Red Hat has updated its Virtualization Platform with the 10th (!) major release – introducing a significant number of new features alongside the (subtle) re-branding to RHV (from RHEV).
Our popular “Virtualization Platform” comparison has been updated accordingly! HERE you can directly compare Red Hat’s feature set with VMware’s, Microsoft’s, Citrix’s etc and print evaluation reports.
Here are some of the new features of Red Hat Virtualization 4 – for a full list of enhancements see the release notes here.
The hypervisor has been redesigned, while the architecture is still defined by a “thin” hypervisor with an appliance approach, the new design allows for flexibility when additional software such as new drivers or monitoring software is needed.
- Customers and partners are now able to add new functionality and software when necessary. As with the previous architecture, features SELinux and IPtables are still pre-tuned to help protect virtual machines from a security perspective.
- Cockpit administration console. Cockpit is complementary to Red Hat Virtualization-Manager and provides deeper insight in to the hypervisor. Cockpit is designed to allow for faster issue remediation and better insight into hypervisor specific activities. Additionally, everything from hypervisor services, to advanced networking, storage, and subscriptions can be configured from Cockpit. This plugin is accessible from a secure web portal or as a plugin to Red Hat Virtualization Manager.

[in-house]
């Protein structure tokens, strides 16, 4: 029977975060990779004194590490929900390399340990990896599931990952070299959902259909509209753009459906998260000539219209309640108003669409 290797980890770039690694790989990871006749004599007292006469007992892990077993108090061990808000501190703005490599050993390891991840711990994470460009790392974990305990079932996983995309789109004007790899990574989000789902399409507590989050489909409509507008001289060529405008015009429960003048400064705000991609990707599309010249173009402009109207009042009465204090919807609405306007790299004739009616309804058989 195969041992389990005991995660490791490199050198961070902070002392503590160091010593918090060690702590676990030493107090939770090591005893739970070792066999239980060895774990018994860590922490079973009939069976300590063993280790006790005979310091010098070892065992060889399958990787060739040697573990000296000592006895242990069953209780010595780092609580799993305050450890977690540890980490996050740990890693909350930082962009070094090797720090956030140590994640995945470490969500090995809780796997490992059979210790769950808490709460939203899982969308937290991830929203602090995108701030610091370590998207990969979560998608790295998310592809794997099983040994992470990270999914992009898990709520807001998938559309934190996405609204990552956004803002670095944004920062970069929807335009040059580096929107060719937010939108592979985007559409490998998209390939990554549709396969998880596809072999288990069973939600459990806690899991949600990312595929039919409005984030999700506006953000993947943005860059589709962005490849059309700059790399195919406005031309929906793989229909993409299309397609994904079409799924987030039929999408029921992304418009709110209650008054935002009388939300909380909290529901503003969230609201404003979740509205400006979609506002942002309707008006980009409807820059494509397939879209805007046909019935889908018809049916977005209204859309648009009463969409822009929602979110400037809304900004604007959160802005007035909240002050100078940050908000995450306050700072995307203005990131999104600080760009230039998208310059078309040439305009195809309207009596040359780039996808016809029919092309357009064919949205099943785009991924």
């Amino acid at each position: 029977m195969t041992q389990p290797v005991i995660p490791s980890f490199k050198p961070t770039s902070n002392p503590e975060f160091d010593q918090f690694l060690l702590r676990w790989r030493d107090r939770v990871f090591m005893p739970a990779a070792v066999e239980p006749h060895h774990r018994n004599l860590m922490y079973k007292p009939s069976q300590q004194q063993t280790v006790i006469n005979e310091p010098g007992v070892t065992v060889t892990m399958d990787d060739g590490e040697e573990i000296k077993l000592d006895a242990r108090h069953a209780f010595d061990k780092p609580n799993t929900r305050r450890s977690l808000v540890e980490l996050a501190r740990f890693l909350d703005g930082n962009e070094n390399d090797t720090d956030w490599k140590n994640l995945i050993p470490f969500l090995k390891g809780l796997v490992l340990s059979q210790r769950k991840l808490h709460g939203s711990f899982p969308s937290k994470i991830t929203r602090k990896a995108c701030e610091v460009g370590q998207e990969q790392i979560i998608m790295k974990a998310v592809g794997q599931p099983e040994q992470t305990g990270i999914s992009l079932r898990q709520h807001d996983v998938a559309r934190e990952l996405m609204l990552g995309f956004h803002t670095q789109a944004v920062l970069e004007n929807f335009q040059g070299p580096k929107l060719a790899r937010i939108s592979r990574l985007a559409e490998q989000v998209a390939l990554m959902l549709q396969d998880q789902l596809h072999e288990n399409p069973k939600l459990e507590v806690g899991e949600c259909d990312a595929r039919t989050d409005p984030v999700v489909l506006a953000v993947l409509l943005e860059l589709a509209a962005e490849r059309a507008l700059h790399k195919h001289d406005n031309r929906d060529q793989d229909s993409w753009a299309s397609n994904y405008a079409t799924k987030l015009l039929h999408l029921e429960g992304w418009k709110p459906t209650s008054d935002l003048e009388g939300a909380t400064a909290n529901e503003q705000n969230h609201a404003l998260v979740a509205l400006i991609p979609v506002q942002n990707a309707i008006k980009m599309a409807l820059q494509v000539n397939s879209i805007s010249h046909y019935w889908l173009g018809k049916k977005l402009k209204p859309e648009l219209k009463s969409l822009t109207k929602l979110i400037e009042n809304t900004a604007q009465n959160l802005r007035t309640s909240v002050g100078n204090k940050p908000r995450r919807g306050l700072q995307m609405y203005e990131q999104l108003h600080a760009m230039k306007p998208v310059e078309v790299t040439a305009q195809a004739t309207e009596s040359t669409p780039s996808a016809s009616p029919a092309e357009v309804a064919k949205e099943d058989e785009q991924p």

- New Dashboards – starting with version 4, the new default view is the brand new “Dashboard” tab. This provides a faster “at-a-glance” view into the environment. Additionally this also serves as a preview into what is to come for RHV Manager over the next few releases.
- it is aware of them from an infrastructure standpoint, enabling administrators to make better decisions based on overall impact.
- Advanced Live migration policies – ability to tune how live migrations are carried out – with significant impact on the overall performance of tier-1 applications (time to migrate / downtime)
- Label Based Affinity – The label functionality enables the administrator to configure one virtual machine’s affinity, then create an affinity label based on that configuration. The remaining virtual machines are easily configured by simply applying that same affinity label. This is much faster as compared to configuring individual virtual machine settings
- Advanced Networking Control: The new “External Partner Network API” helps administrators to integrate with SDN partners like Midokura, Nuage Networks and others in order offload virtual machine network configuration and data plane control.
Additionally, there is support for Red Hat OpenStack Platform 8 Neutron by way of the native Open vSwitch ML2 agent. Like the External Partner Network API, it will offload virtual machine network configuration and data plane control. This is critical for creating applications that span both Red Hat Virtualization and Red Hat OpenStack Platform. Any application architecture that requires both traditional virtualization and OpenStack will require network integration. The Neutron integration can create an optimal connection between the two environments
Roman Macek – WhatMatrix Category Consultant (Virtualization)
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